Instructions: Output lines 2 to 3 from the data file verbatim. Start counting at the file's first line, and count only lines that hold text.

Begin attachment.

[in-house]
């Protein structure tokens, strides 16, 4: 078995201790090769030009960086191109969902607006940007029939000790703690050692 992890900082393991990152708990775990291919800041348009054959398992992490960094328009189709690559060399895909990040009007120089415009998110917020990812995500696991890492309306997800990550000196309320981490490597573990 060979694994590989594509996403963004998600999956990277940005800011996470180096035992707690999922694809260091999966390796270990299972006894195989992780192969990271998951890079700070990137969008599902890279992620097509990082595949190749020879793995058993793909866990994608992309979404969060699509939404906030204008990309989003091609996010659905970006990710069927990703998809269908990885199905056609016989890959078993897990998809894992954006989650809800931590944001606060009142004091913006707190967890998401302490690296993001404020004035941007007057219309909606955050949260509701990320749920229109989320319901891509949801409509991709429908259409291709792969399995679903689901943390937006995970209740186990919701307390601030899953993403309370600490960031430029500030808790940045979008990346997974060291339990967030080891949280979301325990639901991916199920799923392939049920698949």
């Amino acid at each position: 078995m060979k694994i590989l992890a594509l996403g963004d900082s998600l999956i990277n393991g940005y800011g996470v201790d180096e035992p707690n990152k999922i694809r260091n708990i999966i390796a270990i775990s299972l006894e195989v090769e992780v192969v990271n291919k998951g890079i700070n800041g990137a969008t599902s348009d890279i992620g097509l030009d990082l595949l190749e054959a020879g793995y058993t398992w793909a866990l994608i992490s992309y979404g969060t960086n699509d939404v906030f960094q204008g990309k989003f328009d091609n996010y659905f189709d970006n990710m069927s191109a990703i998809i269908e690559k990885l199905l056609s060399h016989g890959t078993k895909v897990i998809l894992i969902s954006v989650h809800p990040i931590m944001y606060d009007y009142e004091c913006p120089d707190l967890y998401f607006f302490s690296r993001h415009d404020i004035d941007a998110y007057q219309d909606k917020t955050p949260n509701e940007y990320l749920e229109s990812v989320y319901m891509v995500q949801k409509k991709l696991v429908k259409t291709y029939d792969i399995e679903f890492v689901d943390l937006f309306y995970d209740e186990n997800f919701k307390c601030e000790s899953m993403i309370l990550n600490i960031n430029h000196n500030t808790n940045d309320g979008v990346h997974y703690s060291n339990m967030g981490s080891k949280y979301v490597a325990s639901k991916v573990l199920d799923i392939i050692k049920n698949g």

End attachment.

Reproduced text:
């Protein structure tokens, strides 16, 4: 078995201790090769030009960086191109969902607006940007029939000790703690050692 992890900082393991990152708990775990291919800041348009054959398992992490960094328009189709690559060399895909990040009007120089415009998110917020990812995500696991890492309306997800990550000196309320981490490597573990 060979694994590989594509996403963004998600999956990277940005800011996470180096035992707690999922694809260091999966390796270990299972006894195989992780192969990271998951890079700070990137969008599902890279992620097509990082595949190749020879793995058993793909866990994608992309979404969060699509939404906030204008990309989003091609996010659905970006990710069927990703998809269908990885199905056609016989890959078993897990998809894992954006989650809800931590944001606060009142004091913006707190967890998401302490690296993001404020004035941007007057219309909606955050949260509701990320749920229109989320319901891509949801409509991709429908259409291709792969399995679903689901943390937006995970209740186990919701307390601030899953993403309370600490960031430029500030808790940045979008990346997974060291339990967030080891949280979301325990639901991916199920799923392939049920698949």
């Amino acid at each position: 078995m060979k694994i590989l992890a594509l996403g963004d900082s998600l999956i990277n393991g940005y800011g996470v201790d180096e035992p707690n990152k999922i694809r260091n708990i999966i390796a270990i775990s299972l006894e195989v090769e992780v192969v990271n291919k998951g890079i700070n800041g990137a969008t599902s348009d890279i992620g097509l030009d990082l595949l190749e054959a020879g793995y058993t398992w793909a866990l994608i992490s992309y979404g969060t960086n699509d939404v906030f960094q204008g990309k989003f328009d091609n996010y659905f189709d970006n990710m069927s191109a990703i998809i269908e690559k990885l199905l056609s060399h016989g890959t078993k895909v897990i998809l894992i969902s954006v989650h809800p990040i931590m944001y606060d009007y009142e004091c913006p120089d707190l967890y998401f607006f302490s690296r993001h415009d404020i004035d941007a998110y007057q219309d909606k917020t955050p949260n509701e940007y990320l749920e229109s990812v989320y319901m891509v995500q949801k409509k991709l696991v429908k259409t291709y029939d792969i399995e679903f890492v689901d943390l937006f309306y995970d209740e186990n997800f919701k307390c601030e000790s899953m993403i309370l990550n600490i960031n430029h000196n500030t808790n940045d309320g979008v990346h997974y703690s060291n339990m967030g981490s080891k949280y979301v490597a325990s639901k991916v573990l199920d799923i392939i050692k049920n698949g």